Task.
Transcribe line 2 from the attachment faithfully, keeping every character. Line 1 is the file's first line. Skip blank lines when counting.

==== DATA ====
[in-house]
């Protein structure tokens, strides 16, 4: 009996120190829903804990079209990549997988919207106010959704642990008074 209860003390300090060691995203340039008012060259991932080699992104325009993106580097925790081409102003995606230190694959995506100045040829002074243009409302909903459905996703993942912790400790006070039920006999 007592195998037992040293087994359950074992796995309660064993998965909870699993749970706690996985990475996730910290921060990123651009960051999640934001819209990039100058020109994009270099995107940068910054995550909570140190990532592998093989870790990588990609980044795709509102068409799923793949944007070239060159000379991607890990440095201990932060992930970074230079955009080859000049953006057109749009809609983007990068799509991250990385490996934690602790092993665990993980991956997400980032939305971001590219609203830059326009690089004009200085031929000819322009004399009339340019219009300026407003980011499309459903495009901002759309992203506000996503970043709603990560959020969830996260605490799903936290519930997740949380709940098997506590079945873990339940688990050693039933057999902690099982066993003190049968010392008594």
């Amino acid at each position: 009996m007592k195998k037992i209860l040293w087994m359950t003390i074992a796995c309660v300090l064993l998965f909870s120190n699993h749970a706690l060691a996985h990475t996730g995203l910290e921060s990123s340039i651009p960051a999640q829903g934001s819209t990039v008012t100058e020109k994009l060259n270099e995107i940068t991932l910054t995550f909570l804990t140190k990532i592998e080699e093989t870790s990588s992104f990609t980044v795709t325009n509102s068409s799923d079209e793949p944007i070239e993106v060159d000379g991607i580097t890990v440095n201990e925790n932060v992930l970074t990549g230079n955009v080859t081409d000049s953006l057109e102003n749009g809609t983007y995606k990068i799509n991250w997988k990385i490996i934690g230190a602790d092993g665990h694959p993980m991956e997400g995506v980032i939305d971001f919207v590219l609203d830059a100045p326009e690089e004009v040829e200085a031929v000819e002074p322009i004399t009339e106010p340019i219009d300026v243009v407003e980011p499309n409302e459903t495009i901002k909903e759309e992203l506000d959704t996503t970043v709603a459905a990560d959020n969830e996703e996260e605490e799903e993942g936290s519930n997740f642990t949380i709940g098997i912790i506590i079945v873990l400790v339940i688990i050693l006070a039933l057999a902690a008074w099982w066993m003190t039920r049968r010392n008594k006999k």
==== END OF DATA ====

């Protein structure tokens, strides 16, 4: 009996120190829903804990079209990549997988919207106010959704642990008074 209860003390300090060691995203340039008012060259991932080699992104325009993106580097925790081409102003995606230190694959995506100045040829002074243009409302909903459905996703993942912790400790006070039920006999 007592195998037992040293087994359950074992796995309660064993998965909870699993749970706690996985990475996730910290921060990123651009960051999640934001819209990039100058020109994009270099995107940068910054995550909570140190990532592998093989870790990588990609980044795709509102068409799923793949944007070239060159000379991607890990440095201990932060992930970074230079955009080859000049953006057109749009809609983007990068799509991250990385490996934690602790092993665990993980991956997400980032939305971001590219609203830059326009690089004009200085031929000819322009004399009339340019219009300026407003980011499309459903495009901002759309992203506000996503970043709603990560959020969830996260605490799903936290519930997740949380709940098997506590079945873990339940688990050693039933057999902690099982066993003190049968010392008594």